The Volatilian™ View

Time for the critics to remove their blinkers

The Volatilian™ makes no apology for its support of the law-and-order policies being pursued by the administration of Philippine President Rodrigo Duterte. We will not be joining the bleating chorus of protest and indignation being expressed by the foreign media and so-called liberty groups from Australia to Alaska who place the rights of drug gangs and criminals above the wretched lives of those who have to live among them.

These critics, mostly, live in safe, comfortable environments; their daughters are not routinely raped – as one is every 54 minutes in the Philippines; their young children don’t need to be protected 24/7 from drug peddlers who prowl their neighbourhoods; neither are they either mugged or their homes broken into every 16 minutes. Nor are they murdered every 57 minutes.

It is easy for rights groups and op-ed writers in London and Los Angeles to display their self-righteous anger over what is happening in the Philippines, re-echoing the populist shout for “due process”. But pitifully few have ever witnessed first hand the price that ordinary Filipinos pay daily to survive in the living hell that is their home – few, if any, have ever had to pay that price.

And where were the editorials prior to Duterte’s crackdown – the ones that should have exposed the plight of the people and the extent of this scourge? They were never written; most of the coverage over the past eight years has been about how well the economy was doing and the stellar performances of the Philippine stock market. Where were the human-rights advocates who should have been railing at the terror and the indignity to which those in these neighbourhoods are subjected day in and day out? They were silent. After all governments, not criminals, have always been their preferred soft target of choice.

We also hear a great deal from these quarters about the overcrowding in the country’s prisons and the city jails, but these constitute the extent of the Philippines’ custodial facilities. Successive governments failed to address the need for greater prisoner accommodation. Quezon City Jail, the main detention centre for those recently arrested for drug offences, was built 60-plus years ago; New Bilibid Prison, the country’s main penitentiary, was new in 1940. These are not problem’s of Duterte’s making, like the drugs pandemic they are part of his inheritance. And part of what he is desperately trying to clean up.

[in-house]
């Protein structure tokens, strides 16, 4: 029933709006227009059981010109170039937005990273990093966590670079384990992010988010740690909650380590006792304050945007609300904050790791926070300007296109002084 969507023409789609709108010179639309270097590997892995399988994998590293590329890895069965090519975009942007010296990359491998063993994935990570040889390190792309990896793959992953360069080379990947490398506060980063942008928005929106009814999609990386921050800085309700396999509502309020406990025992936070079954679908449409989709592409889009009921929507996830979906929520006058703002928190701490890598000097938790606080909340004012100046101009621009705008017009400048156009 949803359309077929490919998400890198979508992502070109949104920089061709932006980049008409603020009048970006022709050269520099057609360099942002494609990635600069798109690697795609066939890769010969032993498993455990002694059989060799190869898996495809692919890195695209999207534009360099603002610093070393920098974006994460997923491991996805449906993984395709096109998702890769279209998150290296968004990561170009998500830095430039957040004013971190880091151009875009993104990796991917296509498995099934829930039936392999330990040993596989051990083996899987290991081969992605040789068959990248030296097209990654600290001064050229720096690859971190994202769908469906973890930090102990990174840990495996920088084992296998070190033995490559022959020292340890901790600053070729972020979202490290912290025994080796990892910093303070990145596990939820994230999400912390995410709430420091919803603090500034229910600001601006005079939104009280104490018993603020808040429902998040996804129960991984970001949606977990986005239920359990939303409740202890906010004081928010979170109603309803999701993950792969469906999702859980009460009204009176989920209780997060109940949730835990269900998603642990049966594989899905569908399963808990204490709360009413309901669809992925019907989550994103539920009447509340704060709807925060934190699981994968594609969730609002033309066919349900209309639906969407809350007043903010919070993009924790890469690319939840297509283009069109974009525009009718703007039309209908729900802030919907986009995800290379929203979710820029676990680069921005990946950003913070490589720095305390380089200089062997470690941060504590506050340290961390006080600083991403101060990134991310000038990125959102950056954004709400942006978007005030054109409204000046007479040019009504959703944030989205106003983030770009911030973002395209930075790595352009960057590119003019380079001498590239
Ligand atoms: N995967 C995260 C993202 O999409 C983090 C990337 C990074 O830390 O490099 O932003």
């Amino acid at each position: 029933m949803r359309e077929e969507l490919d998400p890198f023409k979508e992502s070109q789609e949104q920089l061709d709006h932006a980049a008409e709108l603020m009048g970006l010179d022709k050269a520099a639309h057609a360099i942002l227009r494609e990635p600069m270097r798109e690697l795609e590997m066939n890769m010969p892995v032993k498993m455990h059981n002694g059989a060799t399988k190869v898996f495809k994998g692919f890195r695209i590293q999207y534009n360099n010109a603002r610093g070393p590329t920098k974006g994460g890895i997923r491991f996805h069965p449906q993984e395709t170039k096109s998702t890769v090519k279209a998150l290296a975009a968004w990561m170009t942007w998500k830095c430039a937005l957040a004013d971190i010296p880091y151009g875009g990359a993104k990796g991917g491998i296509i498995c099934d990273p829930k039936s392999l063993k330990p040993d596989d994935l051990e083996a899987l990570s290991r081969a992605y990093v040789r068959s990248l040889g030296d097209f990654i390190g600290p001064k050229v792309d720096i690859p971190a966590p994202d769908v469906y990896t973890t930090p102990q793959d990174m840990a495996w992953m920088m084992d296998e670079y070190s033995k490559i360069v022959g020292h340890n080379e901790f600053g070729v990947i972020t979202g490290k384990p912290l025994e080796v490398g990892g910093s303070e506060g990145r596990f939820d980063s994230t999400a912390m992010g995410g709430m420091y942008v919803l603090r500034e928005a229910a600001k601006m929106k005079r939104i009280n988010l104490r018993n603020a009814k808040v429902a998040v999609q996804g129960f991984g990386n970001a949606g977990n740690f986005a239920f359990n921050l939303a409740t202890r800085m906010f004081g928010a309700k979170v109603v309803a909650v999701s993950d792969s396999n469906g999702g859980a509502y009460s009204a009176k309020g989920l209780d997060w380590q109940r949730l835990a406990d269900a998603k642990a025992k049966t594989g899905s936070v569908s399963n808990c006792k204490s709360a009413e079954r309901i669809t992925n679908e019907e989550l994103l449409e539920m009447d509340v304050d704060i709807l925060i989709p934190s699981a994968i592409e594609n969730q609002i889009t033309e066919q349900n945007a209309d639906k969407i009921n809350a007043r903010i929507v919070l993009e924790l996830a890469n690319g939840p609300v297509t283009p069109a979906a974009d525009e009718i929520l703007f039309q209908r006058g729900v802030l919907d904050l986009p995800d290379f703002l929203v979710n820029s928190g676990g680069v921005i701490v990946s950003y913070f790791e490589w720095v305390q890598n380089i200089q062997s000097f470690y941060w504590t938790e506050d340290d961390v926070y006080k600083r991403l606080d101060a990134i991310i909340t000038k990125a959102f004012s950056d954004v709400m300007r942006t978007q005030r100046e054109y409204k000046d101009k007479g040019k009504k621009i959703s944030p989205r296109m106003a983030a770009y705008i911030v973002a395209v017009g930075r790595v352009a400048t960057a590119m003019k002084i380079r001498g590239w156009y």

Moreover, dishonest coverage which takes the photograph of a young woman cradling the lifeless body of her lover in a dirty Manila street after a gun battle with police – an image that brings to mind Michelangelo’s iconic Pietà, in which the Virgin Mary holds her son, Jesus, after his crucifixion – is nothing more than agenda-driven journalism. It may sell papers but it does not address the real and present greater horror of life in a Philippine barangay – a place where a 12-year-old girl sells her body to earn money so her elder brother can buy drugs. Where’s that photograph? Where’s the breast-beating over that child’s life?

If you want an image of a blighted Metro Manila barangay in 2016, pictures of the Victorian slums of London come close. It’s the same crime, the same violence, the same addiction even though the drug of choice has switched from cheap gin to shabu, or crystal meth. The lives of the residents are no better and up until now they had no one in their corner fighting for them. The foreign media never has, nor have those groups who profess to care for society’s oppressed and disadvantaged.

The cold hard facts of life are these. The Philippines is faced with a drug plague which is bringing society to its knees. And unless it’s tackled now, this economy – forget the stock market, it’s an irrelevance – and its people will ebb ever closer towards a failed state that can only then be resuscitated by even greater law-enforcement intervention, and probably martial law. And we don’t dismiss that possibility even now. It is a war, and as in all wars collateral damage is inevitable. But regrettable though that is, it should not be used to undermine the government’s real purpose of freeing its people from the grip of an industry that continues to kill their aspirations, their hopes and their children – not to mention the true economic potential of the country.

And so for our part, we will not be criticising President Duterte, nor efforts by the Philippine National Police and the Philippine Drug Enforcement Agency to use whatever means they have to in order to rescue their country and its people from a pestilence that has already claimed vast multiples of the up to 700 lives that have fallen in the past five weeks of this crackdown.

The results of doing nothing are plain for anyone to see if they care to look. Duterte was swept to power on a promise that the drug gangs would be driven out. That is the people’s will and he is now honouring it by fulfilling his promise to them.